Welcome to my stop on the tour for Science Comics! If you haven’t heard of Science Comics from First Second Books, it’s a series of comics that tackle a different scientific subject in each volume. They are a huge hit in my house and we own many of them. They are an interesting read for any age! Today I have Falynn Koch on the blog answering some questions about her writing and research process. Don’t forget to check out the other stops on the tour as well!
Why is science awesome?
Because its always evolving! The world needs new minds and ideas to constantly challenge what we think we know about our world, and make it that much more amazing.
What makes comics a particularly amazing format to tell science nonfiction in?
Science already is the combination of thoughts and actions, for instance many theories we have about physics we can see happening around us in action. The combination of words and pictures that comics provide helps illustrate our scientific world in the same way.
How did you do research to make your book?
The library! I always look to the library and traditional books first before moving on to the internet and also interviews with actual scientists.
Tell us a little about the process of creating your book!
I think of research as a funnel, I start with gathering as much information as possible in a very broad way. Then I condense it by seeing what events, ideas, and facts come up more or less often. I ask myself if I would I rather go more in depth with a well known fact, or introduce lesser known new information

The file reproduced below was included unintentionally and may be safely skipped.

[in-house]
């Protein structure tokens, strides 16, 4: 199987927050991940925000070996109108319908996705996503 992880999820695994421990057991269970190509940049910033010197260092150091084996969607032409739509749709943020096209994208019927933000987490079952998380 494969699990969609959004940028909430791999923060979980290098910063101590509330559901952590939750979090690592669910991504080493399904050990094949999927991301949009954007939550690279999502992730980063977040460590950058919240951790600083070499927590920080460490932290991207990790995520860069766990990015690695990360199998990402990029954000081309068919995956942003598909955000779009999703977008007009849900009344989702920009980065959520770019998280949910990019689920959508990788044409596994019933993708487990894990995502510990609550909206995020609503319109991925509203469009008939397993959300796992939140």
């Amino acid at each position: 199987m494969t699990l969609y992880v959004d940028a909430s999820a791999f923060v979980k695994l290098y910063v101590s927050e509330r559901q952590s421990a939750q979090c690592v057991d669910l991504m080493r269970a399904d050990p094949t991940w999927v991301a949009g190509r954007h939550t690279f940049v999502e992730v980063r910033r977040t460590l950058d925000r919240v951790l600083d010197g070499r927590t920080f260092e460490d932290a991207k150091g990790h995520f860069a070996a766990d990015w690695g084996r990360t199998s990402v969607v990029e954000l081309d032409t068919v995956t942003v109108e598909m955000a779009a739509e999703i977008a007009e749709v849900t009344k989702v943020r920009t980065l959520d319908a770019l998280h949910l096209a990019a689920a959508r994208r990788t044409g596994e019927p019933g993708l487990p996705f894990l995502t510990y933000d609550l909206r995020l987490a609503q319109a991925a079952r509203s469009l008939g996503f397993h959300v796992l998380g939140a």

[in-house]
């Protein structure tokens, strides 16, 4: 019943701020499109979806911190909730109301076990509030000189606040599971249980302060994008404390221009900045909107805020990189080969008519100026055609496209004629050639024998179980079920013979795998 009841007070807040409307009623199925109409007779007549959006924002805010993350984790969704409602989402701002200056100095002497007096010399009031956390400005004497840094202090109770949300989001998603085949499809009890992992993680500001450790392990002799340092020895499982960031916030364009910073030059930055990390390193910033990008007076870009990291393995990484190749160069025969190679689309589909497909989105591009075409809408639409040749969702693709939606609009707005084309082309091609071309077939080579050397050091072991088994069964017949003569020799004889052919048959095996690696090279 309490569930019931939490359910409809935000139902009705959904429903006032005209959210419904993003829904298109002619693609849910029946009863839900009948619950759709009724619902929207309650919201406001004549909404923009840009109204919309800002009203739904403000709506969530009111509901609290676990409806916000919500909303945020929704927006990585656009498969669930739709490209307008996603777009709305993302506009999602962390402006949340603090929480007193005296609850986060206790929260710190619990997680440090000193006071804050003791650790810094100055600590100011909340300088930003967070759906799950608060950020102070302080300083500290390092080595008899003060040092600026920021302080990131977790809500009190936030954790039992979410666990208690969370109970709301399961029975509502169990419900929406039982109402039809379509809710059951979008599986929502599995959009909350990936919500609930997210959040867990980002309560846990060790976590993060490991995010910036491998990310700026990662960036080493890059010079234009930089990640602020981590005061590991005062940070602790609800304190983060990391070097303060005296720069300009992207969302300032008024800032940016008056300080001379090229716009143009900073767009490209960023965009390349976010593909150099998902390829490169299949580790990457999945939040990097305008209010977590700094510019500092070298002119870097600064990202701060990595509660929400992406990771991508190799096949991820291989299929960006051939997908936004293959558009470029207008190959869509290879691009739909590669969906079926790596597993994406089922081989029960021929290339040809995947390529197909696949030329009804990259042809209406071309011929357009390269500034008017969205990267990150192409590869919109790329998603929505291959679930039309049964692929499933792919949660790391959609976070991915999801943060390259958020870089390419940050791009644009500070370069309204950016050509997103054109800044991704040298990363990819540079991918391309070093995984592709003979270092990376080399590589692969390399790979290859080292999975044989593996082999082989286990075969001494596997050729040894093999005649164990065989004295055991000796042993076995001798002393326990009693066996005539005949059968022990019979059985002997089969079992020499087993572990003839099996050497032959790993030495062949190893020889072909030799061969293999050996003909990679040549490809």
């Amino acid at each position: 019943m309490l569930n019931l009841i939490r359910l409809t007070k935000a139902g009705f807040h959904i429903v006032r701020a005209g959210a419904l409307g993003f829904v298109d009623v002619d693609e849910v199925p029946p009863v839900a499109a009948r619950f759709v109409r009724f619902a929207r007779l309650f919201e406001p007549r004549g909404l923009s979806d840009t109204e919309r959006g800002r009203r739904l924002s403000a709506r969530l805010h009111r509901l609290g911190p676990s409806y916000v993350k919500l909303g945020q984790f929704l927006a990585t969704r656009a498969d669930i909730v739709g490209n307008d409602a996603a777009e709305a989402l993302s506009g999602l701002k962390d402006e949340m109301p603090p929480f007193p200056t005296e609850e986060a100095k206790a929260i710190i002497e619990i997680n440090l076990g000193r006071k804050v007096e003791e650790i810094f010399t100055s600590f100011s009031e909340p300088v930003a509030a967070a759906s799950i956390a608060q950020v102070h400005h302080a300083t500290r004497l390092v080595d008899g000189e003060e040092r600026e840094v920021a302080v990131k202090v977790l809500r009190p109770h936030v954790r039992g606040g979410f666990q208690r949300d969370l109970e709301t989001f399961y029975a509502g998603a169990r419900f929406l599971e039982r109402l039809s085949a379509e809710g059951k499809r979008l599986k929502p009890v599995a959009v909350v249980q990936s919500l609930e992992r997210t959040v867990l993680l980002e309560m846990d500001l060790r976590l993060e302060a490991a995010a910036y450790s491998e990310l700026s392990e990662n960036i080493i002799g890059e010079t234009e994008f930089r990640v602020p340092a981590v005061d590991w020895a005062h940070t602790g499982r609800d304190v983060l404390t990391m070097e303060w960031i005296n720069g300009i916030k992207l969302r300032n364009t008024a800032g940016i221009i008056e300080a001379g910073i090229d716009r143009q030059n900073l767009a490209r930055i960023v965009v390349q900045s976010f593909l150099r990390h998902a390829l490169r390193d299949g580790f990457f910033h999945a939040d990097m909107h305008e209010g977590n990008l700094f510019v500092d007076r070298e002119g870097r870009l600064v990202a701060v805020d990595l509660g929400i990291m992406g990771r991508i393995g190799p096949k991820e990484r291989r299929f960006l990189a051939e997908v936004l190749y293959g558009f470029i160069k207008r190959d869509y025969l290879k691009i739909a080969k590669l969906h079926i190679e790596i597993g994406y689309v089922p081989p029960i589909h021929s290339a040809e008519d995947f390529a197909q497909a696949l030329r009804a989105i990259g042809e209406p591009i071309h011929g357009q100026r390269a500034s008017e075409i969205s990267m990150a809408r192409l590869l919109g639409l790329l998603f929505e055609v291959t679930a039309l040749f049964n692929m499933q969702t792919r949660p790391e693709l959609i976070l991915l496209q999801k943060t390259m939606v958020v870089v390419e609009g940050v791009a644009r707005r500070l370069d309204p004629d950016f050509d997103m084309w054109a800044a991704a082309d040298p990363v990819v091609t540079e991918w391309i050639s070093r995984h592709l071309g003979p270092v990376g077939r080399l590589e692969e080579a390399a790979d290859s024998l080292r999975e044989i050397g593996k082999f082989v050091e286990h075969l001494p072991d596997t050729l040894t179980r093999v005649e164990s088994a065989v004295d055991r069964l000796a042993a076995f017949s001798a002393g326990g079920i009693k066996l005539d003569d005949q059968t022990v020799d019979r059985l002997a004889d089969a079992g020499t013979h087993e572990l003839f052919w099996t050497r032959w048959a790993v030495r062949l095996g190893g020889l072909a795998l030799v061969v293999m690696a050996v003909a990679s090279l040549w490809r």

What’s the coolest thing you learned while you were researching your book?
For bats I really like learning more about echolocation and how complicated it is, and how clear of a 3D picture it can provide for the bat even in the dark. For Plagues is was about all the scientists throughout history that were passionate about helping people avoid illness and how far they were willing to go.
What’s the toughest part of turning science research into a comic?
Knowing how much should be illustrated and how much should be text. You don’t want a comic to feel like a textbook but you need a certain amount of explanation for new or complex ideas.
Have you always loved science since you were a kid?
Sort of, I didn’t like the math or chemical parts of it, but I loved learning fun facts about the world and also taking notes. I know that sounds crazy, a kid who loves to take notes, but knowing where the information originates from, allows you to talk about all those fun facts with confidence.
What do you recommend for kids who want to learn more about science and do more science?
If you’re interested in a topic its up to you to pursue it! You don’t have to wait till you learn about it in school to check out a book on something, or to learn about all the different jobs you could have eventually have to help a scientific cause out. Like in the bats book I make sure to mention there more ways to help out and study bats than just becoming a chiropterologist, you can study caves or help prevent deforestation where they live or things like that too.